John Hanson, a retiring school teacher and recent widower, was in the market for a smaller home. He consulted with Mary Lewis, an experienced real estate agent and wife of one of Mr. Hanson’s teaching colleagues.
In their initial meeting, Mr. Hanson told the agent that he wanted to downsize but still wanted to pursue his hobby of gardening. In particular, he wanted a property where he could build a greenhouse. After several weeks of touring homes and townhouses in the area, Mr. Hanson showed interest in a townhouse community that had extensive gardens surrounding the homes. He asked the agent to inquire whether he could build a small greenhouse attached to his back exterior wall of the townhouse should he decide to purchase the unit.
Mary Lewis spoke with the one of the association board members who told her that Mr. Hanson would have to present a request for an exception to the property rules; to date, no one had ever asked for such an exception. The association board member was not optimistic but said that Mr. Hanson could try his luck.
Later that afternoon, the agent called Mr. Hanson with the information she had received from the association board member. She recommended that Mr. Hanson keep looking as there was no guarantee that the association board would give their permission to build a greenhouse. She told him to think about it and let her know how he would like to proceed.1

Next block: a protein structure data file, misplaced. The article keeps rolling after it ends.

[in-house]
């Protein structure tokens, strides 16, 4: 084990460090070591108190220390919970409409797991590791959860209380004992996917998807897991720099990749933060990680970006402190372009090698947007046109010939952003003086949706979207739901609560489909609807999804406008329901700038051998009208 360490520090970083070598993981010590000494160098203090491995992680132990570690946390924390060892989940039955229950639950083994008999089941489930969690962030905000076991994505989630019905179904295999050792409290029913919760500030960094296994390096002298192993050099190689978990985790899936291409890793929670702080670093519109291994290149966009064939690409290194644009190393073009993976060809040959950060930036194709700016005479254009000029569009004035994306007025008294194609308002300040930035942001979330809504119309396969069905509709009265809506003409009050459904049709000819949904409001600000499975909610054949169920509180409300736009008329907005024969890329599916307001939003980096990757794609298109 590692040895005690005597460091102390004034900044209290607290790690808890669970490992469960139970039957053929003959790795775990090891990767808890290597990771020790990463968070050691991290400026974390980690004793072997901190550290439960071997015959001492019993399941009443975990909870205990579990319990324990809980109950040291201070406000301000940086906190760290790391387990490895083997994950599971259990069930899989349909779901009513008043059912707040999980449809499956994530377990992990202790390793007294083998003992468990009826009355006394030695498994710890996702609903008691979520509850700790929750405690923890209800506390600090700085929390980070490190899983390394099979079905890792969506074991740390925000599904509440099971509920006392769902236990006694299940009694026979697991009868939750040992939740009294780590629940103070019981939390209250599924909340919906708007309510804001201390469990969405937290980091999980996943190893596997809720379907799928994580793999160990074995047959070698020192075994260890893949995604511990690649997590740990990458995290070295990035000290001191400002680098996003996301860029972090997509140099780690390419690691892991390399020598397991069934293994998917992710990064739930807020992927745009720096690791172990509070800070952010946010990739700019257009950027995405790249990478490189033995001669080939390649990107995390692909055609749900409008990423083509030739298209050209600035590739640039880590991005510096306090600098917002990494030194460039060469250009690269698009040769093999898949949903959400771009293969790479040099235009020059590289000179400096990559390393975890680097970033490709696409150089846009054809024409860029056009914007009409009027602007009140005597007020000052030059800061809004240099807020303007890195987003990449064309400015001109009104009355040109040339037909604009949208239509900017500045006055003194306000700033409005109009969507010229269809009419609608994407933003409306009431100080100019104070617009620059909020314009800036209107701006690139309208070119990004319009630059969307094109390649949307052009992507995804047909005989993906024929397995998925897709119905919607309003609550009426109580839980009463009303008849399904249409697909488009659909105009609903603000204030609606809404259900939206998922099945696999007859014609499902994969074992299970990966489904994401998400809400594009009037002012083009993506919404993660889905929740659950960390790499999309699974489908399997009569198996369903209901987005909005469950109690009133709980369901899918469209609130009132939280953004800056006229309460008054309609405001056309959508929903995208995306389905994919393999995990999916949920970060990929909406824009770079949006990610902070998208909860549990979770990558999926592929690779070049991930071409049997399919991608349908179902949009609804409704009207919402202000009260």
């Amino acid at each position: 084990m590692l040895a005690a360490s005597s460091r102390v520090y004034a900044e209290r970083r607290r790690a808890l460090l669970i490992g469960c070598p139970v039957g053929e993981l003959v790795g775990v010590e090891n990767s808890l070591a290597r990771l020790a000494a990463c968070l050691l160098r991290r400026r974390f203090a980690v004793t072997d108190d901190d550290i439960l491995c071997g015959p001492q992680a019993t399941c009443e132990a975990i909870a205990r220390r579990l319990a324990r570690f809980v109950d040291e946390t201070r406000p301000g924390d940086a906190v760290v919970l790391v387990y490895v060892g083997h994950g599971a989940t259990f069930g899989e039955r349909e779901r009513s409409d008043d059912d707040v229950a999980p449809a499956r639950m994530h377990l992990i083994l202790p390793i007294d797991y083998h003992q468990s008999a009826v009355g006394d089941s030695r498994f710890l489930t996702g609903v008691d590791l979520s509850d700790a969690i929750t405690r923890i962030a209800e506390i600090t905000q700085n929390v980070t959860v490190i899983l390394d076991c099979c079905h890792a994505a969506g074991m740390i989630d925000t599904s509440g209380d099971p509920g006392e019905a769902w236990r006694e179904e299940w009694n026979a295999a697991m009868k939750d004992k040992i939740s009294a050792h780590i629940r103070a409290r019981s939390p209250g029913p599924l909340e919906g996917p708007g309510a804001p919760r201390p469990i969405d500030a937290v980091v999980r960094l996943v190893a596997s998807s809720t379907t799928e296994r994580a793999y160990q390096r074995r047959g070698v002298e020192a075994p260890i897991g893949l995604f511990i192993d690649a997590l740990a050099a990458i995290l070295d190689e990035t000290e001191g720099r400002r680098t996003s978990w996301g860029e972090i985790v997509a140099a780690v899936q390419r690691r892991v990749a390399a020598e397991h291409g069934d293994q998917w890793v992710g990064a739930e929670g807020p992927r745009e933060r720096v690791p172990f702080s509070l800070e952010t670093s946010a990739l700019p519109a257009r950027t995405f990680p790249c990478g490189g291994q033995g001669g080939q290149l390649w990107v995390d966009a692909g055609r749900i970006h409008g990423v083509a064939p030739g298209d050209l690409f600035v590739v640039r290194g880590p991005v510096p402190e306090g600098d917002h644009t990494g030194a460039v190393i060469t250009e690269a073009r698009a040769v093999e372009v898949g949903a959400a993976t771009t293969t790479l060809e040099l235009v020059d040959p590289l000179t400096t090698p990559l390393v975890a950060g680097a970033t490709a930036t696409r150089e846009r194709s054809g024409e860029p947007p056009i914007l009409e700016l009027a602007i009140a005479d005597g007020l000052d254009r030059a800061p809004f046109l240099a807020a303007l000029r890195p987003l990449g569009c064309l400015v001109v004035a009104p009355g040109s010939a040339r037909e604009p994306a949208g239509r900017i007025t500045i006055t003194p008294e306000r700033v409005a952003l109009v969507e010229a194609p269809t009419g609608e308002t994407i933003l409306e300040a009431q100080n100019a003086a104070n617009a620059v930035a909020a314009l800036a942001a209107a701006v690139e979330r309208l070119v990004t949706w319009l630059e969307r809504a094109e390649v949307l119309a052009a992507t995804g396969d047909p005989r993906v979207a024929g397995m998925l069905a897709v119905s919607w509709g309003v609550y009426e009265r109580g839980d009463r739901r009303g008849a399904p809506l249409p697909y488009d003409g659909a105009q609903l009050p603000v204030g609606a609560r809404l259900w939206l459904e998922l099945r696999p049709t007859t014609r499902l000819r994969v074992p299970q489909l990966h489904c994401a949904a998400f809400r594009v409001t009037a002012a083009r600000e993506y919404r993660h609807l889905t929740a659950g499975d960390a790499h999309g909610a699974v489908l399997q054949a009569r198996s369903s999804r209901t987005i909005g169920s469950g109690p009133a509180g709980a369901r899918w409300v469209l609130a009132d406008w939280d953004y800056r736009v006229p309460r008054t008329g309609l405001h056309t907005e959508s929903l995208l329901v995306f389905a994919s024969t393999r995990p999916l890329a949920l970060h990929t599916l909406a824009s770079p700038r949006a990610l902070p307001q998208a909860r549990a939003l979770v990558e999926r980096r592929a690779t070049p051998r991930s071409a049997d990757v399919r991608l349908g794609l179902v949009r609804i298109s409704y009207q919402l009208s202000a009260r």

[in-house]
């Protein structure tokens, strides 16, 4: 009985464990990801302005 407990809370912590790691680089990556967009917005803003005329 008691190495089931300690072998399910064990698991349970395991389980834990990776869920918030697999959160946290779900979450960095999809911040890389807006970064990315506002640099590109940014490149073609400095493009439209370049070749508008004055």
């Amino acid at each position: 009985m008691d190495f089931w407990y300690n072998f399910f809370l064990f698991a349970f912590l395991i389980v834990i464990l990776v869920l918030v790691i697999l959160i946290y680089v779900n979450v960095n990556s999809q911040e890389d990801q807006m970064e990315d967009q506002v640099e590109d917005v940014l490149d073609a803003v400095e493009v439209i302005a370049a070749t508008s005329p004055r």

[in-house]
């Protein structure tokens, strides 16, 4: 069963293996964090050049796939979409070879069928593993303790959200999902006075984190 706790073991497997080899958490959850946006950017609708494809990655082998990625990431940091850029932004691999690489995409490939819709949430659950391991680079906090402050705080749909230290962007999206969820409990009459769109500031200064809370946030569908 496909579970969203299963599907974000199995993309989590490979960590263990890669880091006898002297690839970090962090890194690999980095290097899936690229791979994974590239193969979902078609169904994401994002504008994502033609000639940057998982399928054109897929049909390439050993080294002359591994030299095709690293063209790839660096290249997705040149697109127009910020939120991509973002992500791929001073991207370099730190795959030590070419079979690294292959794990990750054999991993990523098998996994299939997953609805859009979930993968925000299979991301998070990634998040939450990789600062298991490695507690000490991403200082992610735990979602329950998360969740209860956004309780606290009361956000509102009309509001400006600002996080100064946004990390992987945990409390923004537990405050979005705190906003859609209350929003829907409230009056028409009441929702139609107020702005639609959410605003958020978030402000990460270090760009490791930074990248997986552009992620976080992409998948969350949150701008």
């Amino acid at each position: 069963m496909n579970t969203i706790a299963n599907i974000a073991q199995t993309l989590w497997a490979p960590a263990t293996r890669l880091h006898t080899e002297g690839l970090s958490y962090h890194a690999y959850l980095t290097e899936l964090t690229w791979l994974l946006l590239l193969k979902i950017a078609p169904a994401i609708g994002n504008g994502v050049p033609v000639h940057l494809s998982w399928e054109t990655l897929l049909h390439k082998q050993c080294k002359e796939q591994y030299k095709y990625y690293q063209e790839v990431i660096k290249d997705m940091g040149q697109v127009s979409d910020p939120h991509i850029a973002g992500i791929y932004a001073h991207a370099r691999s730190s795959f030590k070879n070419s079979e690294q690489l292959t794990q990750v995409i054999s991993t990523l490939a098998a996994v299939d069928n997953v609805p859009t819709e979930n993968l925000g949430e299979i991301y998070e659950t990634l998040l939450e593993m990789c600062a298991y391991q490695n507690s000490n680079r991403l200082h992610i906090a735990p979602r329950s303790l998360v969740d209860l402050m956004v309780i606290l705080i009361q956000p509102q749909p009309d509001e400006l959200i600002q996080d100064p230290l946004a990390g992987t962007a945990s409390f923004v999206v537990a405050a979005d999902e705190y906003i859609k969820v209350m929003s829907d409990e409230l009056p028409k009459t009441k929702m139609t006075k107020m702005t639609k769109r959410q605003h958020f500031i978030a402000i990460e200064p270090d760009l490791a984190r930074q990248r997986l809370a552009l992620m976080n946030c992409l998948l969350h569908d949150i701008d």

The following day, Mr. Hanson called and said he wanted to make an offer on the townhouse. The agent was somewhat surprised as she knew that the building of a greenhouse was important to him and that the townhouse association might not allow it. Mr. Hanson said nothing about the greenhouse and the agent decided not to bring up the subject again.2
Several months after the closing on the townhouse, the real estate agent received a claim from Mr. Hanson, now a plaintiff. He alleged that the agent induced him to buy the townhouse by pledging that he would be given permission to construct a greenhouse and that the association board has refused to allow him to do so. He further asserted causes of action which included breach of contract; negligent misrepresentation; fraudulent misrepresentation; and violation of the consumer protection act. He sought damages in the amount of $100,000 for damages to rare plants as a result.
A motion for summary judgment was filed by the defendants and all causes of action were eventually dismissed except breach of contract. When the case finally went to trial, the defendant real estate agent prevailed but only after 3 years of lawyers, depositions and a trial at the cost of her nerves, her career and over $120,000 in legal related fees.
What we learned: Documentation helps to clarify what happened and what was said. It may also be your defense if you end up in dispute with your client.
Risk Factor #1
Had Mary Lewis documented her conversation with Mr. Hanson telling him that he may encounter opposition from the association board regarding the building of a greenhouse, she may have avoided expensive litigation.
Risk Factor #2
Mary should have followed that conversation up with a letter stating the same and recommending that he continue looking at different properties.